May 13, 2021

Heart monitor company in contempt of patent settlement

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Stethoscope in front of the heartbeat monitor.

Stethoscope in front of the heartbeat monitor.

By P.J. D’Annunzio, From The Legal Intelligencer

A federal judge has ruled that a cardiac monitoring service involved in patent infringement litigation is in contempt of a settlement prohibiting it from selling the plaintiff’s technology.

U.S. District Judge Juan R. Sanchez of the Eastern District of Pennsylvania held that defendant MedTel violated a consent judgment it entered into with plaintiff CardioNet, which sued it and others for infringing patents for its Heartrak ECAT heart monitoring system. For that, the defendant was ordered to pay attorney fees and lost profits to CardioNet in an amount to be determined.

According to Sanchez, the agreement between MedTel and CardioNet stipulated that MedTel could continue the sale of the Heartrak system for one year after the settlement had been reached, but after that time MedTel had to cease its sales and use of the system and turn over any software and hardware related to it back to CardioNet.

But MedTel continued to utilize the monitoring system after the one-year period had passed, according to Sanchez.

“Indeed, MedTel admitted it was doing nothing different with respect to the provision of monitoring services for Heartrak ECAT devices at the time of the [contempt] hearing from what it was doing before the consent judgment was entered,” Sanchez said. This included use of the CardioStation software that accompanied the heart monitors.

“It is undisputed that, as of the date of the contempt hearing, MedTel had not delivered these materials, or any documentation it possessed regarding the Heartrak ECAT system, to CardioNet,” Sanchez added. “In fact, MedTel admitted it had no intention of stopping its ongoing use of the CardioStation software unless directed to do so by the court.”

CardioNet alleged MedTel broke the settlement in three ways: first, by violating the permanent injunction against infringing the patent by continuing to provide monitoring services; by continuing to possess multiple copies of the CardioStation software; and by giving an Israeli company access to the CardioStation software in MedTel’s attempt to develop alternative software.

Sanchez said while MedTel was admittedly using the CardioStation software for the Heartrak units it had previously sold, the question was whether operation of the monitoring system constituted infringement.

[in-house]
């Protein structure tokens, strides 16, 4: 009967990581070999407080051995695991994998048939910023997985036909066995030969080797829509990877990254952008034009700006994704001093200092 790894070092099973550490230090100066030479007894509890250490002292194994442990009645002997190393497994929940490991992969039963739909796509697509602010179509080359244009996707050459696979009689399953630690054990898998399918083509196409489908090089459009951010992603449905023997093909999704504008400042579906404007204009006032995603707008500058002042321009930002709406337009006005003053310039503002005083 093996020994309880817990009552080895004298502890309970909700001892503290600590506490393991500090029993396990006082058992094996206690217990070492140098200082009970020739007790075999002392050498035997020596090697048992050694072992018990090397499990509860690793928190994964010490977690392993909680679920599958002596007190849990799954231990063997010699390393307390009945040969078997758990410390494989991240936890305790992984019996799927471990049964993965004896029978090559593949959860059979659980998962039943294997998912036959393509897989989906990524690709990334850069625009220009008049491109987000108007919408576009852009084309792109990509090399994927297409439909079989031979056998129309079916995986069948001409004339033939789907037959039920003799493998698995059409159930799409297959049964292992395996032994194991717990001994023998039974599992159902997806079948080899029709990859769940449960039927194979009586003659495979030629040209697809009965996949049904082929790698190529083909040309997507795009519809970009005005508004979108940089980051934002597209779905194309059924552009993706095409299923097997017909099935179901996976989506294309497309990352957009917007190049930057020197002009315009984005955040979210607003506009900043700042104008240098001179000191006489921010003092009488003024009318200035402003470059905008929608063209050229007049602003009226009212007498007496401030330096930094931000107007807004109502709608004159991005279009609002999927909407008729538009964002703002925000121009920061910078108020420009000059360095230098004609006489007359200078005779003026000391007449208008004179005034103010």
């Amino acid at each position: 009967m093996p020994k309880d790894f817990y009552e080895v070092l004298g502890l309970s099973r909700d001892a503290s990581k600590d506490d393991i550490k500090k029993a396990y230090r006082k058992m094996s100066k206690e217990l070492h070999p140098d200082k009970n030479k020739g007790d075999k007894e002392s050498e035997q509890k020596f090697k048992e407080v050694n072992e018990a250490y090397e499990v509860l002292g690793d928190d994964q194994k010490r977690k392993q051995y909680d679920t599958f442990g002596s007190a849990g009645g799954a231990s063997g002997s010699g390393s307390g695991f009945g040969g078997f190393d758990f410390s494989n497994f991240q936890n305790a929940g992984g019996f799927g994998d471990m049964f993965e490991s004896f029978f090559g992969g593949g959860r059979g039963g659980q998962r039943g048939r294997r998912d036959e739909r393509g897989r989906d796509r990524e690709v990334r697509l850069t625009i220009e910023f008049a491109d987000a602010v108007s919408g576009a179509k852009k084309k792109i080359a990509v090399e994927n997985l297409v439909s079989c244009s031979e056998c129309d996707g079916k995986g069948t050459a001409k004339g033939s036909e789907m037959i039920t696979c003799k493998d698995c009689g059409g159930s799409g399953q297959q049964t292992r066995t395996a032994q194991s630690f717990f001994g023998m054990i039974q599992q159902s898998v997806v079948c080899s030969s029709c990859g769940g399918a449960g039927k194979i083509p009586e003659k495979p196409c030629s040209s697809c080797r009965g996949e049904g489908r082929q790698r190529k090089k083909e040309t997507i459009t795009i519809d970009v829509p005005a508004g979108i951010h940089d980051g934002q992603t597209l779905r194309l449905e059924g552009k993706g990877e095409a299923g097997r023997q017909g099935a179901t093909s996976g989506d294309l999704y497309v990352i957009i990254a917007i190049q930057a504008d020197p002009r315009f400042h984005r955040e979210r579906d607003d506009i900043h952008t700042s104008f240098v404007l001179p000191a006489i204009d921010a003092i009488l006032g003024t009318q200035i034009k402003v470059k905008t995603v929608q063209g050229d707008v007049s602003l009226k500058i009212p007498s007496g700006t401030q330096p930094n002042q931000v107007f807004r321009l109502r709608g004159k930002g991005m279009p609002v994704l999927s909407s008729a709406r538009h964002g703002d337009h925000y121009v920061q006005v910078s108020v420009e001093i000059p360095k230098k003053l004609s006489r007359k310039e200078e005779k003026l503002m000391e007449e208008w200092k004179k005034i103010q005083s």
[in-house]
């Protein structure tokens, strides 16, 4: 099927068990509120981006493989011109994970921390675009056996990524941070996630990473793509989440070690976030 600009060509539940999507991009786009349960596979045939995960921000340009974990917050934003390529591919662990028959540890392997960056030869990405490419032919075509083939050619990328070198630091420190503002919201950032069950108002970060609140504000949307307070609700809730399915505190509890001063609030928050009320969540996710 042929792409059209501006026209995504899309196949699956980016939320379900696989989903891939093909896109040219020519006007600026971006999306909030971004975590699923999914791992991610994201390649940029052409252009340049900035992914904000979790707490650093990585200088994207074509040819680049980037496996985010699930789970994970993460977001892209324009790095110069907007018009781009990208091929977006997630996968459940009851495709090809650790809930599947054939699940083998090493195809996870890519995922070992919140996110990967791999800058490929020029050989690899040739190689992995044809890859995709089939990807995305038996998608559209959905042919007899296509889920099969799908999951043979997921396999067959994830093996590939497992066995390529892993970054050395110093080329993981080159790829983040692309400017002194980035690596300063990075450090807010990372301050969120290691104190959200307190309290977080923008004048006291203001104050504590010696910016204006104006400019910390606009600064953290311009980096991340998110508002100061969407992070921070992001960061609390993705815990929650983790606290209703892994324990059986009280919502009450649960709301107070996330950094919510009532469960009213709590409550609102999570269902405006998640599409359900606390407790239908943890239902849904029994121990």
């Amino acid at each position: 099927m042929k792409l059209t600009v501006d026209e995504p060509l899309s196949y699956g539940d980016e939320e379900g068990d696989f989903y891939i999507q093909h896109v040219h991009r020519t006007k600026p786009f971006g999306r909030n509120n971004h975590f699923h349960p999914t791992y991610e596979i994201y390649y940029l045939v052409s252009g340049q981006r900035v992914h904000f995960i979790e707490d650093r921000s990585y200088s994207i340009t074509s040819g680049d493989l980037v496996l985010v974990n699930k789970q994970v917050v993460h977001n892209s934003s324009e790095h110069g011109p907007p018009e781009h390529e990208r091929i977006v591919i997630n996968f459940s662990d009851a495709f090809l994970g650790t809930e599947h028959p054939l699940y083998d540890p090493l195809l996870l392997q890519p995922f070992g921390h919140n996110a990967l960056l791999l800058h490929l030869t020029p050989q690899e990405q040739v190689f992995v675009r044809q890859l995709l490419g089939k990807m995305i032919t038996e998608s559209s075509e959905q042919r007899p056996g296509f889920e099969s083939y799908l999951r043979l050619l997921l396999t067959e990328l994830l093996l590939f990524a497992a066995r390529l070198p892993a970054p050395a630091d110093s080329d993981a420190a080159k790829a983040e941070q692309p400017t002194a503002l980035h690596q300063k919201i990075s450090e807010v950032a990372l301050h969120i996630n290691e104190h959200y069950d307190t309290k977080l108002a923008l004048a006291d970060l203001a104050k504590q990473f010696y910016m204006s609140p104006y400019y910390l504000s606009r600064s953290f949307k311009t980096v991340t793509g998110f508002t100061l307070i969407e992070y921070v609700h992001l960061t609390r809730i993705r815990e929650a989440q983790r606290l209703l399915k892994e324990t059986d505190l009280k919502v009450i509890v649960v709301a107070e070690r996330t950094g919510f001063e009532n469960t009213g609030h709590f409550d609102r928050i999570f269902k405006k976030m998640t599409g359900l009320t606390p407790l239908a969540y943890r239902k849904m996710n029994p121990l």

MedTel argued that because the Heartrak system includes three components—the monitor, the communicator and the software—that it must use all three parts for it to be considered using the system. MedTel maintained that it only used the CardioStation component while physicians used the monitors and communicators.

According to Sanchez, CardioNet agreed that all three components had to be used in order to operate the system, but it took issue with MedTel’s assertion that it was not using all three. Sanchez agreed with CardioNet.

“As CardioNet notes, without a monitor to collect patient data and a communicator to transmit the data to MedTel, MedTel cannot use the software to provide monitoring services,” Sanchez said. “While MedTel does not own or physically possess the monitors and communicators, it must nevertheless employ those devices or put them into service in order to provide Heartrak ECAT monitoring services.”

Sanchez said MedTel was in violation of the settlement for not delivering the software back to CardioNet after the one-year period had expired, but not for sharing software information with the Israeli company because it could be considered an agent of MedTel and not necessarily a third party, which was prohibited by the agreement.

CardioNet argued that because of MedTel’s violation of the settlement it was entitled to damages from lost profits and expenses as well as attorney fees.

CardioNet asked for roughly $1.36 million in damages for lost profits for every monitoring session MedTel provided during the contempt period, from Feb. 1, 2015, to Aug. 31, 2015. However, Sanchez said that had MedTel complied with the judgment, it would be unlikely that CardioNet would have drawn in 100 percent of MedTel’s clients who used the system. Sanchez said it was more likely CardioNet would have converted half of that figure, although a final number has yet to be agreed upon by the parties.

CardioNet’s attorney, Jim Badke of Ropes & Gray in New York, said the entire recovery would most likely be in the neighborhood of $1.5 million to $1.7 million, split 50-50 between damages and attorney fees.

Of the contempt ruling, Badke said, “It sends a message to parties that settle and agree to phase out of infringing activities that they need to honor their agreement.”

MedTel’s attorney, Paul Silverberg of Silverberg & Weiss in Weston, Florida, did not return a call seeking comment.

P.J. D’Annunzio can be contacted at 215-557-2315 or [email protected] Follow him on Twitter @PJDannunzioTLI.

(Copies of the 42-page opinion inCardioNet v. MedNet Healthcare Technologies,PICS No. 15-1772, are available from The Legal Intelligencer. Please call the Pennsylvania Instant Case Service at 800-276-PICS to order or for information.) •

For more on this story go to: http://www.thelegalintelligencer.com/id=1202743418458/Heart-Monitor-Company-in-Contempt-of-Patent-Settlement-#ixzz3szXAXRjL

 

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